Act upon the presence of a directory

If you want the opposite if-statement this is also possible:

directory = $(wildcard ~/Dropbox)

all: | $(directory)
    @echo "Continuation regardless of existence of ~/Dropbox"

$(directory):
    @echo "Folder $(directory) exists"

.PHONY: all $(directory)

This is equivalent to:

if [ -d "~/Dropbox" ]; then
    echo "The ~/Dropbox folder does exist"
fi

Again, there is no else statement.

Act upon both the presence and the absence of a directory

This becomes a bit more cumbersome, but in the end gives you nice targets for both cases:

directory = ~/Dropbox
dir_target = $(directory)-$(wildcard $(directory))
dir_present = $(directory)-$(directory)
dir_absent = $(directory)-

all: | $(dir_target)
    @echo "Continuation regardless of existence of ~/Dropbox"

$(dir_present):
    @echo "Folder $(directory) exists"

$(dir_absent):
    @echo "Folder $(directory) does not exist"

.PHONY: all

This is equivalent to:

if [ -d "~/Dropbox" ]; then
    echo "The ~/Dropbox folder does exist"
else
    echo "The ~/Dropbox folder does not exist"
fi

Naturally, the wildcard expansion might be slower than an if-else-statement. However, the third case is probably quite rare and is just added for completeness.

  • Thanks for wonderful codes! However, what if I can do with multiple $(directories)? – Seung-Woo Lee Jul 4 at 5:54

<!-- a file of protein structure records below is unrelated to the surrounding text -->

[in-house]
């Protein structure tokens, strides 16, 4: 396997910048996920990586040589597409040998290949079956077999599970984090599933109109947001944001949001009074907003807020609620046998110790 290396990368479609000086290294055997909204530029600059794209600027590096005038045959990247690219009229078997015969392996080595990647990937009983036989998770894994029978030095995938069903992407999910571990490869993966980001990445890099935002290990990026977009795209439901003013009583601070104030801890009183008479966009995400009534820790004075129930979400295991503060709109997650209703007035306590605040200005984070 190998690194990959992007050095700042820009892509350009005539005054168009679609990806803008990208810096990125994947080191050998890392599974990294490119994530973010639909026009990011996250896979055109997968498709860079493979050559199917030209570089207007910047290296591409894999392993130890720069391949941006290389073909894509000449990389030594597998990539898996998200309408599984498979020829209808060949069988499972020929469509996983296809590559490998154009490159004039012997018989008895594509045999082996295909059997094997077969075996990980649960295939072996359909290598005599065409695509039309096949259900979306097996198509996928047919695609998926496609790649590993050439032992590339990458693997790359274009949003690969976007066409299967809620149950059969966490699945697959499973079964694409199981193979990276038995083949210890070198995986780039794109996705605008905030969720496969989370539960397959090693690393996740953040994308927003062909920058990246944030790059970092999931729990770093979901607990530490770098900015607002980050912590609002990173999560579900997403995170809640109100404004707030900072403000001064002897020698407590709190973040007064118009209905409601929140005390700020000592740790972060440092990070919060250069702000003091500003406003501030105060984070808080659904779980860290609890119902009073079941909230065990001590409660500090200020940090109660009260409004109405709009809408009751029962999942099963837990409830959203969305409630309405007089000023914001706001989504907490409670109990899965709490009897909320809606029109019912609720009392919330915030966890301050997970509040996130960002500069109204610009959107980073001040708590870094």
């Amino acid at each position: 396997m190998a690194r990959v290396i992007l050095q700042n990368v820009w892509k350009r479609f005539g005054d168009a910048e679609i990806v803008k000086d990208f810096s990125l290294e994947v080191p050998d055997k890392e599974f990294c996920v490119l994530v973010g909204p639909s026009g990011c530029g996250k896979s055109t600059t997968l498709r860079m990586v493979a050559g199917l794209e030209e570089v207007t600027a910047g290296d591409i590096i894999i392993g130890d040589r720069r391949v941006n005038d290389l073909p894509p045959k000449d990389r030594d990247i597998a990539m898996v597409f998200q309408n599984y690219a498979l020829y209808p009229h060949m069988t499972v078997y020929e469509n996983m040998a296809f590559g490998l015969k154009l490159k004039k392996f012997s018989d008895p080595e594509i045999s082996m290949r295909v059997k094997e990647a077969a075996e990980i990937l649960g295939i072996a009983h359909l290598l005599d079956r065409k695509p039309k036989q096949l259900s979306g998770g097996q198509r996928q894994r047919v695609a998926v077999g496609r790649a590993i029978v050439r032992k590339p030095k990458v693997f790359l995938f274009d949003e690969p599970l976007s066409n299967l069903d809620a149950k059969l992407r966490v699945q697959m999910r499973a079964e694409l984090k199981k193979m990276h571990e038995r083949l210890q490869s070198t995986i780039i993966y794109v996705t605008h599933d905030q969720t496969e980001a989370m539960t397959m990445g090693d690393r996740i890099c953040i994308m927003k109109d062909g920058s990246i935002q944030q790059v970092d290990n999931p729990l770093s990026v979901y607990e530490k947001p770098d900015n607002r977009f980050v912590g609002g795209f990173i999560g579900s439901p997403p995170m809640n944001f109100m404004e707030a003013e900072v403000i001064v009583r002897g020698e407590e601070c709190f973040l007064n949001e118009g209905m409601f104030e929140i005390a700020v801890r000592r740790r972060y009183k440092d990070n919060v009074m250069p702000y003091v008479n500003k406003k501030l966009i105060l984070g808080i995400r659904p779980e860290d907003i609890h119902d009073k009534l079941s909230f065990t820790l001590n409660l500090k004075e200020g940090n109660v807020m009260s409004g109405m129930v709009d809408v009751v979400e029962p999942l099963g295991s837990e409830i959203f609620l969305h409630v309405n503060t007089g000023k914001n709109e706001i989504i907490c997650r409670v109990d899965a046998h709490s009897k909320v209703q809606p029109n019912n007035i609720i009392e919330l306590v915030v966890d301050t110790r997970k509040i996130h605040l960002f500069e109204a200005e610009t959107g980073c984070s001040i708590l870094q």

• @Seung-WooLee That would take it yet another step. :-) In that case I would argue for using the shell itself with a .ONESHELL special target for readability. – Anne van Rossum Jul 8 at 11:47
11

Try this:

.PHONY: all
something:
    echo "hi"
all:
    test -d "Documents" && something

This will execute the commands under something only if Documents exists.

In order to address the problem noted in the comments, you can make a variable like this:

PATH_TEST = ~/SomeDirectory

test -d $(PATH_TEST) && something
10

I had a case where I wanted to define a variable based on the test whether a directory exists or not at the top-most level of the Makefile where the approaches described above don't work. I found here a nice solution which can be used like this:

MY_DIRNAME=../External
ifneq "$(wildcard $(MY_DIRNAME) )" ""
  # if directory MY_DIRNAME exists:
  INCLUDES += -I../External
else
  # if it doesn't:
  INCLUDES += -I$(HOME)/Code/External
endif

This will modify the variable INCLUDES based on whether the directory stored in MY_DIRNAME exists or not.

(Motivation: In my case this variable would be used in another Makefile included later by the first:

include $(SFRAME_DIR)/Makefile.common

I wanted to have the same Makefile work in two different environments in a simple way.)

1

There is a very different answer that allows you to use your if statements as you envisioned them in one shell:

.ONESHELL:
foo.bak: foo.bar
    echo "foo"
    if [ -d "~/Dropbox" ]; then
        echo "Dir exists"
    fi

Note that the only difference is the ONESHELL special target.

Your Answer

By clicking “Post Your Answer”, you agree to our terms of service, privacy policy and cookie policy

Not the answer you're looking for? Browse other questions tagged or ask your own question.